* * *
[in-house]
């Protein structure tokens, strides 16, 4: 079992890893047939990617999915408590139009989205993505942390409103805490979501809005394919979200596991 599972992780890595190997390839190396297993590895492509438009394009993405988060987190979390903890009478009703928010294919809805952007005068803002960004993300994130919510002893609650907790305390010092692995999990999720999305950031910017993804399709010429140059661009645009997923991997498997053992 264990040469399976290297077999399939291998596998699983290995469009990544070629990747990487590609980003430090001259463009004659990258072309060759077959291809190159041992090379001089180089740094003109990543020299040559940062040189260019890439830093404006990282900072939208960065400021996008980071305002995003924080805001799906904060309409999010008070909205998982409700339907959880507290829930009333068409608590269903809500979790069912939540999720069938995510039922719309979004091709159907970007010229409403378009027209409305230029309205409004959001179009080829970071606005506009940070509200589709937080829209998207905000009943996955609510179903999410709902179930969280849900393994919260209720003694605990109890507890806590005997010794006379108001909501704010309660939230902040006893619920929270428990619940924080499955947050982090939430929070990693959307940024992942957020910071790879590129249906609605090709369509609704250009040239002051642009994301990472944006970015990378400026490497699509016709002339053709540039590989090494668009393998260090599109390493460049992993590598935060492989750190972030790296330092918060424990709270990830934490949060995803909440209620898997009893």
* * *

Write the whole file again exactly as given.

[in-house]
């Protein structure tokens, strides 16, 4: 079992890893047939990617999915408590139009989205993505942390409103805490979501809005394919979200596991 599972992780890595190997390839190396297993590895492509438009394009993405988060987190979390903890009478009703928010294919809805952007005068803002960004993300994130919510002893609650907790305390010092692995999990999720999305950031910017993804399709010429140059661009645009997923991997498997053992 264990040469399976290297077999399939291998596998699983290995469009990544070629990747990487590609980003430090001259463009004659990258072309060759077959291809190159041992090379001089180089740094003109990543020299040559940062040189260019890439830093404006990282900072939208960065400021996008980071305002995003924080805001799906904060309409999010008070909205998982409700339907959880507290829930009333068409608590269903809500979790069912939540999720069938995510039922719309979004091709159907970007010229409403378009027209409305230029309205409004959001179009080829970071606005506009940070509200589709937080829209998207905000009943996955609510179903999410709902179930969280849900393994919260209720003694605990109890507890806590005997010794006379108001909501704010309660939230902040006893619920929270428990619940924080499955947050982090939430929070990693959307940024992942957020910071790879590129249906609605090709369509609704250009040239002051642009994301990472944006970015990378400026490497699509016709002339053709540039590989090494668009393998260090599109390493460049992993590598935060492989750190972030790296330092918060424990709270990830934490949060995803909440209620898997009893």